It’s not uncommon for an actor to hang onto a memento when production wraps on either a show or a movie. In the case of Alan Alda, who charmed the world as Benjamin “Hawkeye” Pierce in the show M*A*S*H, his mementos were a pair of boots and dog tags. Earlier this week, Heritage Auctions has announced that the actor will be putting the props up for sale to benefit the Alan Alda Center for Communicating Science. Alda leaves a special message about the boots and tags, which can be read below.
I put these boots on every day that we shot M*A*S*H, for eleven years. And the dog tags, too. And every time my foot found its way into one of the boots, or the necklace of tags went over my head, I remembered: Someone had worn these once in a real war.
Each of the two dog tags bore a different name, religion and ID number, and I always wondered what had become of the soldiers who had worn them. Which war had they been part of? Had they survived it? Thinking about these men wasn’t some kind of acting exercise. They were on my mind because I was literally in their shoes and wearing the metal tags stamped with the minimal words and numbers that served as their identity.
When I laced up the boots, I thought about the guy who had worn them before me, and what he might have had to go through, compared to their present occupier. When the show ended, the boots and tags were the only things I kept. I never wore them again—just kept them on a shelf. As the years passed—more than fifty since I’d first put them on—I realized they could have a life again.
I had begun to devote most of my time helping improve how science and medicine are communicated. In the past few years, The Alan Alda Center for Communicating Science has worked with 20,000 scientists and doctors around the world to help them explain their work to the rest of us. The boots and tags could be part of that. Putting them up for auction, with all proceeds going to the non-profit Center, is a way for them to march again. This time to help improve communication— something a little different from the conflict in which they were first worn.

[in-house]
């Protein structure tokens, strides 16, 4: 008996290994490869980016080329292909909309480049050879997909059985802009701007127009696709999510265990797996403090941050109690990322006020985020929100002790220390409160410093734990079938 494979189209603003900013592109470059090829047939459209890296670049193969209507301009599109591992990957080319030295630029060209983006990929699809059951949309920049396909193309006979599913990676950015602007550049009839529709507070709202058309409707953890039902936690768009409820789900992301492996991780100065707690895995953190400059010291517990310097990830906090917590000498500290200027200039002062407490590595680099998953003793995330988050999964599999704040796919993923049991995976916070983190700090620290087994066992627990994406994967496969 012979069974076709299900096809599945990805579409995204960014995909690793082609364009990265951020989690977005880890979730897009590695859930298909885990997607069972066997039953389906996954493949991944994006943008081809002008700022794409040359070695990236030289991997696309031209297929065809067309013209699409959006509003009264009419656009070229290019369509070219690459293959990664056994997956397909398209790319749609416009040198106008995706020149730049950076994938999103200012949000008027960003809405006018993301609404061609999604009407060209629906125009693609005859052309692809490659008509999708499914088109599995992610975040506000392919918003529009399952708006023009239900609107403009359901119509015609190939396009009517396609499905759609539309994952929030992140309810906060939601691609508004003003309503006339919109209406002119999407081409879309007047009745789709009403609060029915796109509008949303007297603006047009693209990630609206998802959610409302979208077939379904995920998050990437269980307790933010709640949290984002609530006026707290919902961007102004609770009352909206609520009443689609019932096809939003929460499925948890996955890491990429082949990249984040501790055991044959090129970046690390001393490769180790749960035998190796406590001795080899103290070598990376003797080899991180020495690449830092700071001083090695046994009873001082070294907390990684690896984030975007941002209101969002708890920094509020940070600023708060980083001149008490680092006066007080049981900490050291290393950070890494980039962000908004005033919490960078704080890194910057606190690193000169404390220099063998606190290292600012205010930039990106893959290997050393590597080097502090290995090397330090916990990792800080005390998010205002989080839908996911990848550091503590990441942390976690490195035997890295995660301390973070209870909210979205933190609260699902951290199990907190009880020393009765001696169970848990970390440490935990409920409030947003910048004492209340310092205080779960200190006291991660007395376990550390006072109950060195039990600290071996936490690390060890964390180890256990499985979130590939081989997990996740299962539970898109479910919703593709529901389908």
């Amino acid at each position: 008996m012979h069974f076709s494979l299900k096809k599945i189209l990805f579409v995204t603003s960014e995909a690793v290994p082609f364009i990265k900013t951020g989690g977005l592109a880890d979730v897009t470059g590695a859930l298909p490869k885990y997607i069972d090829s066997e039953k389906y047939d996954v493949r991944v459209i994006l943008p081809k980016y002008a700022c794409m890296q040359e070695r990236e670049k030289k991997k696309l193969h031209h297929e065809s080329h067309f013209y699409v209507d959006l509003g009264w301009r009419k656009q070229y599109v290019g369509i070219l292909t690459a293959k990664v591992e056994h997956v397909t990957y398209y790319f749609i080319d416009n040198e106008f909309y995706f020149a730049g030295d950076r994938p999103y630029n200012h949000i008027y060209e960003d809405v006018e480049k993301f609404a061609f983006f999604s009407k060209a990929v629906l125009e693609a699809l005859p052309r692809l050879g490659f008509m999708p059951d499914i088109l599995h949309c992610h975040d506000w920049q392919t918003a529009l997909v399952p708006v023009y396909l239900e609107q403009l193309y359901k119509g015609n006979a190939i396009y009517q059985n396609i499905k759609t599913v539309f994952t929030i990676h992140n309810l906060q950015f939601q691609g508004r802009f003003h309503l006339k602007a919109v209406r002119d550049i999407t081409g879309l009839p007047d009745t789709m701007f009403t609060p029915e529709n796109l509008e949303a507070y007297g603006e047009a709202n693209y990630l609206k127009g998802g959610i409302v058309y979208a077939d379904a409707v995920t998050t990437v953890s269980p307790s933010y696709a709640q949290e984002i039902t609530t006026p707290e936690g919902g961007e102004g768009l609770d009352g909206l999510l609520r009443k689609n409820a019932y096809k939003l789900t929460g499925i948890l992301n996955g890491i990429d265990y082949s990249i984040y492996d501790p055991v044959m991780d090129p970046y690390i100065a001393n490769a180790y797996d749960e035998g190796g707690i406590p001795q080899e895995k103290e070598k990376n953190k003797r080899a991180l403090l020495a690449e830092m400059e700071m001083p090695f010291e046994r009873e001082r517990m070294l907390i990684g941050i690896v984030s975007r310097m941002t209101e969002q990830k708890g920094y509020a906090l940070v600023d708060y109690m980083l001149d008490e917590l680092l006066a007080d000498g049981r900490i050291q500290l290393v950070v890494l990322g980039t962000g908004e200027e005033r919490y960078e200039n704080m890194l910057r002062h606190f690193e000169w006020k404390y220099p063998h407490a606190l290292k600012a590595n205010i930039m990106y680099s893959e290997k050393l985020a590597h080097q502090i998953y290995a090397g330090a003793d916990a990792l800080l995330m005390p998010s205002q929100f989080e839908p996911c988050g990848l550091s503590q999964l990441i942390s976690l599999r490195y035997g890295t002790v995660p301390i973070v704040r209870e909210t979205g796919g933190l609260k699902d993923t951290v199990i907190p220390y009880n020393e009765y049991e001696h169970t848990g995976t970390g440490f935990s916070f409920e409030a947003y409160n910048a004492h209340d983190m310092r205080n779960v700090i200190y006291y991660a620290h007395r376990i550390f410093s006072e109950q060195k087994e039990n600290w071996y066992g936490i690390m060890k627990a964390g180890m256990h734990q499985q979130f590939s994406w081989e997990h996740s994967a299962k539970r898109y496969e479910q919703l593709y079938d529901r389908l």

The dog tags in particular bear the names of two veterans, Hersie Davenport and Morris D Levine. The boots are described as “distressed standard-issue combat boots,” each boot has the name “Hawkeye” written in marker inside. The special letter above comes included with the boots and tags and is signed by Alda.
The Impact of M*A*S*H
There’s layers to the creation of M*A*S*H. What started out as a 1968 novel, MASH: A Novel About Three Army Doctors by Richard Hooker, became the 1970 black comedy war film, simply titled M*A*S*H. The 1972 series was a spin-off of the feature film, following the doctors and staff of the “4077th Mobile Army Surgical Hospital” in South Korea. The show ran for a hefty eleven seasons, commenting on the horrors of war to an audience that was still facing an ongoing Vietnam War. Much of the commentary was balanced with the comedic angles of the show, but was able to shift into darker tones and storylines in later seasons.
Despite a rocky first two seasons, M*A*S*H has gone on to become one of the most beloved shows of all time. Its finale, “Goodbye, Farewell and Amen,” was the most-watched and highest-rated single television episode in US television history at the time. The finale brought in a whopping 125 million viewers. Throughout its 256-episode run, M*A*S*H has won numerous television awards, including fourteen Emmys, a Golden Globe, a Peabody Award, and more.
Despite the show’s finale celebrating its 40th anniversary earlier this year, it continues to be admired and find new audiences. Various channels and networks continue to air episodes of M*A*S*H in reruns to this day, much to Alda’s amusement.
Profits from the auction will be benefiting the Alan Alda Center for Communicating Science, which aims to “advance effective science communication through research, education, and training.” Heritage Auctions sat down with Alda for an interview about the Center for Communicating Science, along with the boots and tags. Heritage Auction will be accepting bids until July 28th, as of this story’s publication the auction has breached over $20,000.